What are callable types in PHP

PHP / data types

Internal data types

PHP works largely typelessly. Whenever possible, PHP will recognize and convert the data type itself.

A general distinction is made between three data types. PHP5 knows the following data types for variables.

Scalar data types
Integer. "int" is an alternative notation for "integer".
Logical value ("TRUE" or "FALSE"), internally 0 or 1. "bool" is an alternative notation for "boolean".
Floating point number. "real" is an alternative notation for "double".
String of 0 to 2 billion characters.
Complex data types (compositions)
Array. It can contain multiple elements.
object
Special data types (for system-internal use)
A resource, i.e. a pointer to a file, database or similar external data source. Conversion to other types is not possible. The output produces information such as "Resource # 5".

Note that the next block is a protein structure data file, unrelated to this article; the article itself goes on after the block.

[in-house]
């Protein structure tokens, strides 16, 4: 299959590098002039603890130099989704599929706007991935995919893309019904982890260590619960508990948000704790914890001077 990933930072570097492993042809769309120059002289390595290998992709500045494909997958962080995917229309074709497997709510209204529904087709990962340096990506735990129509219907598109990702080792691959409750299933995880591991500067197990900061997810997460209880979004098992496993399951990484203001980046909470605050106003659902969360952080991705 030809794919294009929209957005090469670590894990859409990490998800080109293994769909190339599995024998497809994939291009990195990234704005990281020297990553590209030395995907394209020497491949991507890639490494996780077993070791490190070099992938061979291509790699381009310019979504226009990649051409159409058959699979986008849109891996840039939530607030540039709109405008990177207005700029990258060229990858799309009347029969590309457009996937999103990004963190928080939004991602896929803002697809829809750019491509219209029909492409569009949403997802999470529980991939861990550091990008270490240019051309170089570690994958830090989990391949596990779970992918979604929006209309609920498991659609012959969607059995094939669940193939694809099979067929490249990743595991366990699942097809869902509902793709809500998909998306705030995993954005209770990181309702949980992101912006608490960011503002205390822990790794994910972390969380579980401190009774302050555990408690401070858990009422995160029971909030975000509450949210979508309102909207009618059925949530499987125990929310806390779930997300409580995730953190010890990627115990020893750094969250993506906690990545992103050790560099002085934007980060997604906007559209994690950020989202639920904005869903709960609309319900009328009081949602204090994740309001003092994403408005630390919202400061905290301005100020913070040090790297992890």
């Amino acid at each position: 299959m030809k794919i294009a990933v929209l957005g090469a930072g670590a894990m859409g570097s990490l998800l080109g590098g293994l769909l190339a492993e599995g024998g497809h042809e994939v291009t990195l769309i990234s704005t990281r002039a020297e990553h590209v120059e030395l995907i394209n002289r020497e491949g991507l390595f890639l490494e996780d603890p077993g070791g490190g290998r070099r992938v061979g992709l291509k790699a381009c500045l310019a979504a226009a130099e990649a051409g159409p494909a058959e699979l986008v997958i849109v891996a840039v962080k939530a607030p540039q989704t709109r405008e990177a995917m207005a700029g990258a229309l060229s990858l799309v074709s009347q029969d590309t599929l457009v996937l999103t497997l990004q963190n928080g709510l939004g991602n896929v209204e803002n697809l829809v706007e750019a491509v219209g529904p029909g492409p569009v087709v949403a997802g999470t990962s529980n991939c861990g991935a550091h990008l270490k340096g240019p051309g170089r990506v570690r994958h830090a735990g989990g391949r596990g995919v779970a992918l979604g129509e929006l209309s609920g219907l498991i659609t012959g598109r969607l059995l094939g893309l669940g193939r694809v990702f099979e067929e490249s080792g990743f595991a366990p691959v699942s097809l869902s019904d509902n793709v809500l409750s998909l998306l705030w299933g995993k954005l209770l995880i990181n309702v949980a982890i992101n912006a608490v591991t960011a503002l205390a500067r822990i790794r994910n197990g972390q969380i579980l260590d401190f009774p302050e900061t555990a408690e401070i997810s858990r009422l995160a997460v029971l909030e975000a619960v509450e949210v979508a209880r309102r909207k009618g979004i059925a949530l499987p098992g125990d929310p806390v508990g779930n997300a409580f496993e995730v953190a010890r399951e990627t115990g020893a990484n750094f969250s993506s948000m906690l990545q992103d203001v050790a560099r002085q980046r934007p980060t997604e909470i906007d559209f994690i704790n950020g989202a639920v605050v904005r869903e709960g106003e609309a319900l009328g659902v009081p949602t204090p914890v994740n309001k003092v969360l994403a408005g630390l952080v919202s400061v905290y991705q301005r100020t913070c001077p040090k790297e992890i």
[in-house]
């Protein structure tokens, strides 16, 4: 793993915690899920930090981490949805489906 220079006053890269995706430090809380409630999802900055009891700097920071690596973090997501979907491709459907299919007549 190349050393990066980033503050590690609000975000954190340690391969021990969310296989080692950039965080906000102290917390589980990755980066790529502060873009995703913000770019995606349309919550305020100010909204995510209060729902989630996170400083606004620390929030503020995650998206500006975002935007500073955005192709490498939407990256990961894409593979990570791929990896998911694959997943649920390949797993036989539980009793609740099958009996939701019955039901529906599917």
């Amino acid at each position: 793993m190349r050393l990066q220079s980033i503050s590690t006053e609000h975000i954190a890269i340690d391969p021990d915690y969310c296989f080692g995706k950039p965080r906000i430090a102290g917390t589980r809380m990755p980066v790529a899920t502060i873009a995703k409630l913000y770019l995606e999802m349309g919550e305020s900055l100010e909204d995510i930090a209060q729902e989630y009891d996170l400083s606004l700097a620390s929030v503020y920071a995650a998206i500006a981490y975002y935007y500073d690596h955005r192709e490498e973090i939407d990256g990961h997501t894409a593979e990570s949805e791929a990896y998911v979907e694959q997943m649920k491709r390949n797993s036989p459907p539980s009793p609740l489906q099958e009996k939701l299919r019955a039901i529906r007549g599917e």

Compared to real programming languages, the possibilities are limited, but sufficient for practical use.

Automatic type conversion

With automatic type conversion, PHP first tries to recognize the right side of the expression and then assigns it to the left side. PHP works according to the following rules:

  • A string is assumed for values ​​enclosed in double quotation marks (").
  • An integer is assumed for a number without a point (comma).
  • A floating point number is assumed for a number with a point (comma).

When evaluating expressions, the operator used determines the type of overall expression. If this forces a numeric expression, PHP tries to search a following string expression for numbers.

$ variable = "A"; echo (++ $ variable); echo "
\ n"; $ variable = 17; echo (++ $ variable); echo "
\ n"; $ variable = 17; $ variable = $ variable + 23.5; echo ($ variable); echo "
\ n";
B.
18
40.5

The string "5 pieces" is converted to "5" here.

$ variable = 12; $ variable = $ variable + "5 pieces"; echo ($ variable);
17

The period is the operator for linking strings, so that the result is "125 pieces".

echo "